Honolulu, on the island chain of Hawaii, has become the first US city to ban pedestrians from looking at their mobile phones while crossing the road.
The city has introduced fines for using electronic devices for text messaging, surfing the web or similar distractions on zebra crossings, according to media reports.
The fine is up to US$35 (RM146) for those caught the first time, increasing to up to US$99 (RM415) for those caught several times. The ban applies not only to mobile phones and smartphones, but also to tablets and videogames, Hawaii News Now reported online.
One reason for the law is the number of pedestrians killed in traffic. Almost 6,000 pedestrians died on US roads last year, according to US federal states' estimates.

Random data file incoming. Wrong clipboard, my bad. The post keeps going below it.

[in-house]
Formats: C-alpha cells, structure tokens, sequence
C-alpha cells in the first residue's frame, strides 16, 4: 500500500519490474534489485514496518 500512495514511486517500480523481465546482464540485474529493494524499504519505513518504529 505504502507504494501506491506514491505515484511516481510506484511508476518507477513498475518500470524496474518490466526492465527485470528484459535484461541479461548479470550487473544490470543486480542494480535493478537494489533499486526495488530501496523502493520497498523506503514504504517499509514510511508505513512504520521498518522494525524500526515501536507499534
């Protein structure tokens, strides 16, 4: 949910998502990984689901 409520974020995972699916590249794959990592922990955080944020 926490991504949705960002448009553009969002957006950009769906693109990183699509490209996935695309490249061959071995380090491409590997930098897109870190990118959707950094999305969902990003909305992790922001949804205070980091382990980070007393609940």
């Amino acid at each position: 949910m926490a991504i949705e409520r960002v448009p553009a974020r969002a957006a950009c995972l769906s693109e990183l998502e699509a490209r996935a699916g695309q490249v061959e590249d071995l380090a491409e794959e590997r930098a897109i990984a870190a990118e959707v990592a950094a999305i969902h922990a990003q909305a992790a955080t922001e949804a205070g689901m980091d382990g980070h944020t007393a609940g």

If correct, the figures represent an 11% increase compared with the previous year, according to a statement by the GHSA, which represents the US state and territorial highway safety offices.
Critics have described the mobile phone ban as an intrusion into private life, and accused the authorities of over-regulation. Honolulu's mayor, Kirk Caldwell, also expressed reluctance at the signing of the law in July.
"Sometimes I wish there were laws that we did not have to pass, that perhaps common sense would prevail. But sometimes we lack common sense," he said. — dpa